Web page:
On Friday, December 4th, Ziopharm Oncology Inc. (NASDAQ:ZIOP) announced a public offering of 15.5 million common shares and warrants to buy 7.7 million shares in a public offering. The deal was priced @ $3.10 per unit and netted the company approximately $45.2 million. For a micro cap, this was a large, fairly dilutive deal. Common shares now stand at 41,192,287 with a market cap of roughly $125 million.
First, the negatives--dilution, dilution, dilution. Rodman & Renshaw, LLC,was involved in the transaction. Experience tells me that they are not the most discriminating firm when it comes to stock placement. Many R & R clients are rumored to have no interest in holding positions long term, but merely flip the shares and strip the warrants in unit deals. This may explain the weak aftermarket performance of the stock. (Currently trading @ $ 3.02) Also, since the warrants are exercisable @ $4.02, there may be a short term cap on the share price. Why the big raise? With $7 million in the bank (pre-raise), I believe that Ziopharm was likely low-balled in any partnering discussions so the public offering may (in the long term) turn out to be the wise decision.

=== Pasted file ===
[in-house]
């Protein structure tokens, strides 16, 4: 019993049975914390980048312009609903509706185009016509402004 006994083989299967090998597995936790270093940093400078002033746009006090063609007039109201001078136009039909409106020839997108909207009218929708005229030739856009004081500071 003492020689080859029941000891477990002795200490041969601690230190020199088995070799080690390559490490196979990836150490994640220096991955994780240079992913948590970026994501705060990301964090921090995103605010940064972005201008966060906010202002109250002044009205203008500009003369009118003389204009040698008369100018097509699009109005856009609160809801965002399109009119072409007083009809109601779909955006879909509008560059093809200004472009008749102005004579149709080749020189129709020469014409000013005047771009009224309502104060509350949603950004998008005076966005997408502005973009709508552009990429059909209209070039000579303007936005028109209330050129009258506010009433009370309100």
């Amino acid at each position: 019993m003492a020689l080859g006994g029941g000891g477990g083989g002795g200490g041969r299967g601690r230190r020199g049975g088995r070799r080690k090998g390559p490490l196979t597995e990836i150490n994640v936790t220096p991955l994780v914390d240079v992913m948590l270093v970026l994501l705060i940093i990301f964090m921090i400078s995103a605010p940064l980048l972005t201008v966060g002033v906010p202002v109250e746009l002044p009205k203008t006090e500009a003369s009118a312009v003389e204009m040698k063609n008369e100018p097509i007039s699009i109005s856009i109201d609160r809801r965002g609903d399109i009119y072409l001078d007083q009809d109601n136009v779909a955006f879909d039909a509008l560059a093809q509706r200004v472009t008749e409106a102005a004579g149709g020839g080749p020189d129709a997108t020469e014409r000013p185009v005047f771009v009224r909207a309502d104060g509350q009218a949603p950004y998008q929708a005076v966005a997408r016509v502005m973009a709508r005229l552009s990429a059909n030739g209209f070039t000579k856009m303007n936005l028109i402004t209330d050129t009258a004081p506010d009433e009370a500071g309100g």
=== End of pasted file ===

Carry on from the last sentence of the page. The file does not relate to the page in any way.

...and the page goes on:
Now the pros: JMP Securities, LLC co-underwrote the deal. For those of you unfamiliar with the firm, JMP traces its roots back to Montgomery Securities. Hopefully they can bring some larger, long term players into the stock. Prior to the deal, there was very little mutual fund interest with the majority of shares held by VC and hedge funds. We will have to wait for the Q4 filings to see if any of the big boys got involved. Perhaps ZIOP will finally get some coverage pick-ups and gain a bit of added liquidity as a result of this offering.
As for the company proper, Dr. Lewis and Co. can now steam ahead at full speed on their two later stage IV chemo programs and finally make a serious push into the oral versions as well. I went to the analysts' meeting last month and ZIOP appears to have the PH IIIs mapped out for both ZIO-101 (150 patients ) and ZIO- 201 (324 patients) as well as preliminary plans for a PH I/II launch with Memorial Sloan Kettering in their ZIO-301 drug. I think enrollment in the two more mature programs will probably take them through the late spring-early summer. I am unsure of time needed for data collection and analysis, but anticipate results being available by Q4 2010.
The future is now interesting. With $50 million in the bank, ZIOP has the ability to move all 3 programs rapidly forward. The question is will ZIOP's improved balance sheet give it greater bargaining power with potential partners? Will it attempt to get one or both drug's across the finish line themselves or will ZIOP look to partner prior to getting the complete data set(s)?
Finally, I believe there is an outside chance Ziopharm may look to buy something on the cheap. There are a number of companies which have recently failed to meet clinical milestones and have been punished accordingly. Perhaps there is some interesting IP available on the market. Time will tell.
Disclosure: Long Ziopharm.
Disclosure: Long Ziopharm